WORKING AS A HORTICULTURAL THERAPIST
 
Horticultural therapists use horticultural activities as a tool for helping disadvantaged people. The therapy may be focused on either:

• improving or maintaining muscle function, and other aspects of physical well being
• psychological well being (eg. helping elderly people stay active in their declining years, helping disabled people to have a sense of worth, providing an opportunity for social interaction, etc)
• providing people with impaired capabilities with an opportunity for employment (eg. In a sheltered workshop
• providing a pathway to rehabilitation; or perhaps providing an alternative lifestyle.
• developing practical skills
• developing social skills
• rehabilitation of physically or psychologically damaged individuals

Sometimes programs are developed with a group focus, and at other times they are tailored for the needs of an individual.  The therapist may work with a small group, or they may work one on one with individuals. They often work closely with health care professionals or other service providers  (eg. A physiotherapist may better understand the physical needs and limitations of an accident victim. A horticultural therapist working with a physiotherapist can develop a program of horticultural activities for an individual, that is tailored to their needs and leads to effective rehabilitation. The benefit of this “joint” approach may be that the patient can be prescribed a pathway to recovery that does not seem like exercise, and which the patient is more motivated to adhere to).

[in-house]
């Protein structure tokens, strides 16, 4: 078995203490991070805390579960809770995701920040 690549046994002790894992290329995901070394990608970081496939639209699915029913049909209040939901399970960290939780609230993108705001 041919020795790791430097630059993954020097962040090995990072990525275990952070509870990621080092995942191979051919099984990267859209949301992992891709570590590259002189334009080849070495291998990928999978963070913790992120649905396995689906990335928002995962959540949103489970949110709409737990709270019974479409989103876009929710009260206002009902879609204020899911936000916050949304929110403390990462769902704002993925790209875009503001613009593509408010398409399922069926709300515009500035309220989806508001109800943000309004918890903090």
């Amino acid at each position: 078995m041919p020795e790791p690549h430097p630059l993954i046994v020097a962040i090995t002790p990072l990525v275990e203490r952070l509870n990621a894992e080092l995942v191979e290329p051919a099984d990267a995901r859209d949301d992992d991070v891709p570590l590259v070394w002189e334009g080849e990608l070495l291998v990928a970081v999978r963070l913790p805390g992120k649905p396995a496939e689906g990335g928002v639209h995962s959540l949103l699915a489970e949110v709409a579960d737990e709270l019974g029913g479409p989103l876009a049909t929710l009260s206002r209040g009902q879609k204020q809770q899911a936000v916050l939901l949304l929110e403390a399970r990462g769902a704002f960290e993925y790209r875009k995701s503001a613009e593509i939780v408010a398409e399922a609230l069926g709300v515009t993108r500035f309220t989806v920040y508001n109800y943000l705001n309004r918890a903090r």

A horticultural therapist needs to be part horticulturist, part health care worker, part counsellor, and sometimes other things beyond these.

Where Do they Work
They can work in medical or health care institutions (eg. Hospitals, Homes for Elderly), community centres, special schools (eg. For disabled or handicapped), Sheltered Workshop, Prisons, or any other relevant situation.

Opportunities & Risks
Opportunities arise for this type of work periodically in any place where you find disadvantaged people, including drug abuse victims, accident victims, disabled and handicapped people, the elderly, people suffering illnesses, etc.
Often the funding for horticultural therapy is dependent upon allocations by government or charities, though sometimes (eg. sheltered workshops), an enterprise may be able to generate income to partially or even fully fund itself, through production of plants or crops
 

More from ACS